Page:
Another one of Satoru’s important relationships is the one he shares with his friends, most importantly Kenya. Despite being a supporting character, he helps Satoru and is able to deduce certain abnormalities with his cunning mind. His strong sense of justice also inspires Satoru to stop crimes from happening especially to find the crafty killer in both the past and present. Despite this, I do think some relationships suffers. Satoru and Airi’s relationship in the show is less noticeable and seems to be only based on trust. While it share similarity with Satoru/Kayo, it doesn’t have the amount of emotional appeal. Even during one scenario where Airi’s life is in danger, it feels like the show doesn’t really appeal more than just the typical “Satoru jumps in to save the day”. Similarly, Satoru’s relationship with his teacher is also based on trust as he seems to be one of the few adults that he can rely on. In essence, trust is a controversial part of the series as well because in the end, events that happens in the story isn’t always what they seem.
By the time you’ve watched 1/3 of the show, it’s easy to tell that the series is very story centric. Every episode builds on more and more with the construction of events, the descriptive narratives from Satoru’s point of view, and how important events influence one another. Satoru’s revival ability creates opportunities, not just for himself but others too. Unfortunately, the killer is also a very crafty individual so they often plan ahead to strategically carry out their goals. This leads to Satoru’s trouble with the law as he finds himself powerless at times. This is one of the weaknesses of the series. Satoru’s motivation is to save certain people but he is sometimes unable to save himself.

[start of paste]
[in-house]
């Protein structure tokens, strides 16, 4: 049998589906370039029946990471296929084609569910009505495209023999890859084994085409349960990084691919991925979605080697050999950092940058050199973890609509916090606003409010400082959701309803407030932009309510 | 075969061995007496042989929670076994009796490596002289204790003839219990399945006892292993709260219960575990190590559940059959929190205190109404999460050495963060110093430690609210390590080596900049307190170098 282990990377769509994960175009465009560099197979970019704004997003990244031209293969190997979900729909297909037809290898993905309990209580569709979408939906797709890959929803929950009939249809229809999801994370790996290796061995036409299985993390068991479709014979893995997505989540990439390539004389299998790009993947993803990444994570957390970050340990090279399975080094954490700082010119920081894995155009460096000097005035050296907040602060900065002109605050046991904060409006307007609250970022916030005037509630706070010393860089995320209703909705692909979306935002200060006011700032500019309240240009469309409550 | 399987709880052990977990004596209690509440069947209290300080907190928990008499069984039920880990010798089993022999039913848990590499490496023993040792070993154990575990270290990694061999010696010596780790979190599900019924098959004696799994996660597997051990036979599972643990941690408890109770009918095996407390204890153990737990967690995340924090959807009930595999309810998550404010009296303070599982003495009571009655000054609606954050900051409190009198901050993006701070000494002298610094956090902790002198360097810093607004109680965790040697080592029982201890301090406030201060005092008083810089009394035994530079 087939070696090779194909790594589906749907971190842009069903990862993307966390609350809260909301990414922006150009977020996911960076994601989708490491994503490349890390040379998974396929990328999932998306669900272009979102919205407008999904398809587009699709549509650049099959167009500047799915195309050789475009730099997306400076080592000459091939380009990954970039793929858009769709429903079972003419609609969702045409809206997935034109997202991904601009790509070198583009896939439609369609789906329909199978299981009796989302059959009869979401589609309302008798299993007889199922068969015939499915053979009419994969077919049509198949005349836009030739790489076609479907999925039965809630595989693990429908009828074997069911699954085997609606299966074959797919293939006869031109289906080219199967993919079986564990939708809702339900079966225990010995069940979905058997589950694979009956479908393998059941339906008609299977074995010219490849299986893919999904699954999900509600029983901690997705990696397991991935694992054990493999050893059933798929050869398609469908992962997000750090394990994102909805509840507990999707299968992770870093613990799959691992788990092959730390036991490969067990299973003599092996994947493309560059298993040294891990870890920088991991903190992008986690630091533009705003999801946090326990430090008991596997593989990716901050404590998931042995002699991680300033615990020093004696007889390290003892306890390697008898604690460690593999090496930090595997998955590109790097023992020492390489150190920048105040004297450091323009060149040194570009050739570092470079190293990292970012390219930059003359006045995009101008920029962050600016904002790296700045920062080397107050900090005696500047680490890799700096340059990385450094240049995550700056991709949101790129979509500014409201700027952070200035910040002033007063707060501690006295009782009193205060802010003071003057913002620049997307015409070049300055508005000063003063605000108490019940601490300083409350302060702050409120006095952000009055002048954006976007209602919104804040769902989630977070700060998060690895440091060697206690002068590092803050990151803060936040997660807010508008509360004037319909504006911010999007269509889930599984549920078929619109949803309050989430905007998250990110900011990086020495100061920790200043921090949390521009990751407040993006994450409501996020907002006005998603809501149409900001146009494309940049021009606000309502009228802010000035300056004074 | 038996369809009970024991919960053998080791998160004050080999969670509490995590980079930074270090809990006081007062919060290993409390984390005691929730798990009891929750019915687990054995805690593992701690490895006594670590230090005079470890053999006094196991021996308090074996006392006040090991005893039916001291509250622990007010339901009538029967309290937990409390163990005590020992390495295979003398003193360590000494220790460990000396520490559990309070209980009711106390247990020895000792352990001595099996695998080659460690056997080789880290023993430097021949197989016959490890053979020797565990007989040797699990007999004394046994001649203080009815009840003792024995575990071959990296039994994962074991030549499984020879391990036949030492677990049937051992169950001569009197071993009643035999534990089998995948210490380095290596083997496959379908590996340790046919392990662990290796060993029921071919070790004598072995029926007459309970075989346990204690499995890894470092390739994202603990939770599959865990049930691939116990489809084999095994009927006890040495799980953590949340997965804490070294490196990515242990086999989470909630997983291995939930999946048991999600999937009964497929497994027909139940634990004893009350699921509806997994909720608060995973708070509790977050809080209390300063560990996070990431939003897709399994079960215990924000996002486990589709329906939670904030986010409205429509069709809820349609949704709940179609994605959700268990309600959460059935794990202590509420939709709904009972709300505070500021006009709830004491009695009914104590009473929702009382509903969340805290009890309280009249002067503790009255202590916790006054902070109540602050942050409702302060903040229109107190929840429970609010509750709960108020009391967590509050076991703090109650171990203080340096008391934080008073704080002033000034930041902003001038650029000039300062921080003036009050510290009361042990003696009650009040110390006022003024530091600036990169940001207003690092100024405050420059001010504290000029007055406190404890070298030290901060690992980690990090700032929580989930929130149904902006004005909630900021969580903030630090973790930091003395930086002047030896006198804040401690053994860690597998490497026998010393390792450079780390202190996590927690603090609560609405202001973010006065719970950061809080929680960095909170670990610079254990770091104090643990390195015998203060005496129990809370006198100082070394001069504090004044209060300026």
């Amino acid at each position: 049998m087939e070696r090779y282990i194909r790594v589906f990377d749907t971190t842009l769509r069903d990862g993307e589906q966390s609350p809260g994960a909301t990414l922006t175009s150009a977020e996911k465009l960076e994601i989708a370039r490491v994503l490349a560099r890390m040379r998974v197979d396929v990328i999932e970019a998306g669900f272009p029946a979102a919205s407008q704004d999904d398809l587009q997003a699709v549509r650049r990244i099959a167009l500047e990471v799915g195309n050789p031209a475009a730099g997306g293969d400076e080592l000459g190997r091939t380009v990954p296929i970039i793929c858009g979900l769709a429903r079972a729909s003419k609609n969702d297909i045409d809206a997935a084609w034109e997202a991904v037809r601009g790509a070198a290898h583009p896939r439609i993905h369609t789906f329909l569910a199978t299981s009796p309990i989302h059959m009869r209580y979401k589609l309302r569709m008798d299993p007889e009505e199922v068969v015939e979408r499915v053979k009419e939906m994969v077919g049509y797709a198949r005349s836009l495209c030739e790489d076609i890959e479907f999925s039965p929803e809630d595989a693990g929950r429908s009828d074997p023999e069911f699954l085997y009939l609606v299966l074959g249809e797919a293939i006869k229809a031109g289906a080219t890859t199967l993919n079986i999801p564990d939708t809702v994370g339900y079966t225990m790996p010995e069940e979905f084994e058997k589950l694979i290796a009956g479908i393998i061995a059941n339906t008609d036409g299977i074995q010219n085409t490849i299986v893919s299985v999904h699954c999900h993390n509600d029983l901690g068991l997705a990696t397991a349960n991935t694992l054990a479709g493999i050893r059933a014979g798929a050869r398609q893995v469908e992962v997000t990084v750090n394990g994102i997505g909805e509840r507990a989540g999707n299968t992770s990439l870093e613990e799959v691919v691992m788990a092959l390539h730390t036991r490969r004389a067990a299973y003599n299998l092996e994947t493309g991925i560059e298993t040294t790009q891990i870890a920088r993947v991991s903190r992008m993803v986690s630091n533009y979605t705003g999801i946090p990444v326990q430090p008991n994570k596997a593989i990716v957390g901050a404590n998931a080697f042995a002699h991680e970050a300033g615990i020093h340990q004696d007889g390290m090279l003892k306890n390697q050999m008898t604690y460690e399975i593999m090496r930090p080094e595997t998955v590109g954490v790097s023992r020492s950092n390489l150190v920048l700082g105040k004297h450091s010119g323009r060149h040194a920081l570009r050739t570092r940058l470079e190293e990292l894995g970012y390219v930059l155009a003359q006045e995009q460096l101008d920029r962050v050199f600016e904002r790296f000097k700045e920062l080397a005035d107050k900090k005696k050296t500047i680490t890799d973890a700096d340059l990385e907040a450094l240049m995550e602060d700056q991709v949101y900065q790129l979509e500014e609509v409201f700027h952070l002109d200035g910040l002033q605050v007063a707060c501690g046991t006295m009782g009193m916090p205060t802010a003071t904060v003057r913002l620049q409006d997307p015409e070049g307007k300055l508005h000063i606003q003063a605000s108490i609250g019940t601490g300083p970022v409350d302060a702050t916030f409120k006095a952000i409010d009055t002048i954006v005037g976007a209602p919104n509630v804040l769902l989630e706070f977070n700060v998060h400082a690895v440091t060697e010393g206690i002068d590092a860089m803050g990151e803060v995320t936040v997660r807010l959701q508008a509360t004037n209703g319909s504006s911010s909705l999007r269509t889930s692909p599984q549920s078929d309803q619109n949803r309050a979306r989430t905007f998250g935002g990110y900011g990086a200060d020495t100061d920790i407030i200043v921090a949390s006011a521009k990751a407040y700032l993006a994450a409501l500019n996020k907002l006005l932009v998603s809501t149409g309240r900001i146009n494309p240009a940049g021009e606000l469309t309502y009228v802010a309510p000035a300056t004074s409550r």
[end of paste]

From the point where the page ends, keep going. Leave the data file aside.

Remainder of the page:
The weakness here is that we may feel that Satoru relies too much on himself rather than others, at least for a good portion of the story. Remember, Satoru only has the pieces of the past that he sees clearly but not always the solutions. Speaking of story, the show is also a bit predictable. Despite being labeled as a thrilling mystery, it’s not difficult to predict who the killer is. On the other hand, there’s also the idea about the motives. It will get the viewers to ask why certain people acts according to their actions. This includes Kayo’s parents, friends, and obviously the killer himself. Also on a technical note, the series is only adapted into a 1-cour so expect a compressed adaptation. There are certain events that is omitted from the manga to speed up the pace while trying to keep the story as credible as possible.
On the visual front, the series has some pretty good quality. There’s a lot of foreshadowing so the show is able to carefully piece together with clever camera angles, in particular with the moving framework. Even the show itself presents itself like a movie cinema, which is a reason why I’d recommend watching the show on a big screen. In addition, character designs are very stellar to create the thrilling mood. The atmospheric feel of the show is delivered by the character expressions to show their personalities from the compassionate mother Sachiko, stoic Kayo, or the casual friend Airi. The killer is the also most noticeable in the show with his red eyes to reflect his dark twisted desires. Another character that stand out part is Sachiko with her signature lips, a distinctive way to show her as a prominent adult in the series.
Soundtrack is another strong dynamic of the series. Yuki Kaijura helms the series composition and is fairly well known for her ability to create a thrilling atmosphere. This is accomplished by the fine details of eerie music especially during suspenseful scenes. Furthermore, there’s the OP and ED theme songs with not just foreshadowing but also elements of mystery.